Forests managed by Indigenous nations are severely underfunded. To reach per-acre parity with forests managed by the Bureau of Land Management and the U.S. Forest Service, the federal government would need to increase funding by nearly $96 million every year. That’s according to a new report from the Intertribal Timber Council, a nonprofit consortium consisting primarily of tribes and Alaska Native Corporations.

In 2019, the base year for the study, tribal forests represented nearly 19 million acres in the United States, including approximately 10.2 million acres of commercial forests and woodlands. A total of 345 tribal forests are managed across the nation, with 316 of those forests being held in federal trust.

“It seems like a fairly straightforward answer that when we look at the disparity in funding between other federal agencies and tribes, that [Congress] would just increase appropriations,” said Cody Desautel, President of the Intertribal Timber Council and member of the Confederated Tribes of the Colville Reservation. “But that hasn’t been the case.”

According to the report, non-timber forest products are essential to many tribal communities. Traditional herbaceous plants are found within forested areas while fish, wildlife, roots, fungi, and edible tree components such as sap, seeds and nuts are harvested by communities for medicinal purposes and provide connection to lands.

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“Indian forestlands are quite diverse across the country. But all have one thing in common, they are a lifeline for the tribes that live on these lands,” wrote the authors. “The tribal needs from their forests are diverse: forests provide everything from stumpage revenue to employment to harvesting game for subsistence, to being cultural and religious sanctuaries.”

Since 2013, Tribal Priority Allocations, or TPA, that provide federal funding for basic tribal services, like ecosystem and landscape conservation, have been relatively stagnant despite rising costs for forestry management at the Bureau of Indian Affairs. Coupled with subpar funding for other services, like law enforcement and healthcare, Desautel says much of that TPA funding is often dispersed to different departments, like education.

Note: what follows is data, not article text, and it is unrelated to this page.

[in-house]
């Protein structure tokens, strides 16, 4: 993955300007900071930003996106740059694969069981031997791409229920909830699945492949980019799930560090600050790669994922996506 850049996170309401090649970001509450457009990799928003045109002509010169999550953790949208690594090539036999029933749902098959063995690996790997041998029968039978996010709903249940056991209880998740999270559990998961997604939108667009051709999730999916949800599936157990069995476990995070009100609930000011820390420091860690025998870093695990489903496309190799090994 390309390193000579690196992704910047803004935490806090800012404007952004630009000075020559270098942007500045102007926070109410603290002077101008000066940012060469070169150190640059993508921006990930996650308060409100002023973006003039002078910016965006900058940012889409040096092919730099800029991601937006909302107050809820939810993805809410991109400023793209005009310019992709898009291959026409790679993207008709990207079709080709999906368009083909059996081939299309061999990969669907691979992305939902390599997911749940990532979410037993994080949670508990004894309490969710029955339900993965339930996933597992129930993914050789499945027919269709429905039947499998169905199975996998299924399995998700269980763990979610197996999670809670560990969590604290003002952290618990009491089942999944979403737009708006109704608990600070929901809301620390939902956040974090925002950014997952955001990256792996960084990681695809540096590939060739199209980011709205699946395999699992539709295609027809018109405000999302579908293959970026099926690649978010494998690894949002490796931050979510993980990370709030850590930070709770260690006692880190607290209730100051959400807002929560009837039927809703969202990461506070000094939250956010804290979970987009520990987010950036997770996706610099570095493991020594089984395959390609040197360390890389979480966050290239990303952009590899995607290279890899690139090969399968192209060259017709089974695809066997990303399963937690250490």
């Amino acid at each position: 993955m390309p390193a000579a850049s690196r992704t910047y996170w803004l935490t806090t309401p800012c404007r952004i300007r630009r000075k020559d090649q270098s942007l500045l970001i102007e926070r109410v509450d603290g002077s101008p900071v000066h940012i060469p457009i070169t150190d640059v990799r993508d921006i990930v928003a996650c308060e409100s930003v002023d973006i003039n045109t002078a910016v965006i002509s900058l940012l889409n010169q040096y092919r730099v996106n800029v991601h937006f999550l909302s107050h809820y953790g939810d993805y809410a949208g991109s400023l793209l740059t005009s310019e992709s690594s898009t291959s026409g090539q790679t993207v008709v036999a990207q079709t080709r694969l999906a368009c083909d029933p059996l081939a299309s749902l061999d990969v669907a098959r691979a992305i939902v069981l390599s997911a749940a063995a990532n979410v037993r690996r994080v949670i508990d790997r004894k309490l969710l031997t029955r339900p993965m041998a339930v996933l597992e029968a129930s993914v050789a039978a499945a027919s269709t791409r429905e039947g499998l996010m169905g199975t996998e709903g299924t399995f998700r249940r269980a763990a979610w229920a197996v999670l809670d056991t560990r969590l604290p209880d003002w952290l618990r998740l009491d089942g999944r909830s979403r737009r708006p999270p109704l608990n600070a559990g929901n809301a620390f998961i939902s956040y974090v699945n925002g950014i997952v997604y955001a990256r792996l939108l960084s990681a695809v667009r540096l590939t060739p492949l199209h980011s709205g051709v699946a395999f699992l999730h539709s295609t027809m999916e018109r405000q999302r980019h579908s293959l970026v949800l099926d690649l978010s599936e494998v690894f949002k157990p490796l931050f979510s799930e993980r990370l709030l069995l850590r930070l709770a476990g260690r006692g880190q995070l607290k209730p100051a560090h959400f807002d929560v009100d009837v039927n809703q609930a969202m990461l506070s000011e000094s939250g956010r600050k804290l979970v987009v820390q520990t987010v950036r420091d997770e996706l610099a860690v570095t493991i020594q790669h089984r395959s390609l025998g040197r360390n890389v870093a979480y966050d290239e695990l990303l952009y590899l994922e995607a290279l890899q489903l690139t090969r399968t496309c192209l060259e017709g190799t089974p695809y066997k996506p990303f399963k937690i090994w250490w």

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“Because of that lack of funding and staffing, we’ve got significant backlogs in work that should have been done over the previous decades,” said Desautel. “That puts our forests at worse health and higher risk of disturbance.”

The lack of funding has created limited staffing and issues around workforce capacity that have impacted tribal forest management. “Neither the BIA nor tribes have adequate funds to pay for staffing,” said the authors of the study. “In multiple visits the team was told that the annual funding from the Bureau has not increased in 20 or more years and is no longer a sufficient amount to pay salaries it was originally designed to.” 

For tribes such as the Confederated Tribes of the Colville Reservation, timber made up a large fraction of their revenue, at one point providing 80 percent of their yearly budget. “It paid for that tribal council, it paid for a police force, it paid for 80 percent of our staff,” said Desautel. “It was hands-down the most important resource we had to ensure that we had money to function as a tribal government.” However, he adds that a transition is being made by many tribes to find funding and revenue in other places.

The study’s authors also found that climate change, wildfires, and catastrophic natural events are causing unprecedented destruction at a massive scale, making the need for forest protection and conservation even more dire. 

Carbon sequestration is gaining popularity across Indian Country as well. Projects such as Fond Du Lac Band of Lake Superior Chippewa, Keweenaw Bay Indian Community, and Lower Brule have been embraced among tribes and have been used in commercial forest lands as sequester options. Indigenous forests, particularly the Amazon rainforest, are helping curb climate change. The world’s forests, which cover about 30 percent of Earth’s land, absorbed approximately 7.2 billion more metric tons of CO2 per year than they emitted between 2001 and 2021. 

However, despite world leaders spending billions of dollars to protect forests, only 17 percent of global funding actually goes to Indigenous communities, like those in the United States. Desautel said government leaders must work with Indigenous peoples to provide better funding for tribal forestry.

“Tribes are vastly underfunded compared to other federal agencies, and we don’t think that should be the case,” said Desautel. “We also know that because of that lack of funding and staffing that we’ve got significant backlogs in work that should have been done over the previous decades. That puts our forests in worse health and higher risk of disturbance.”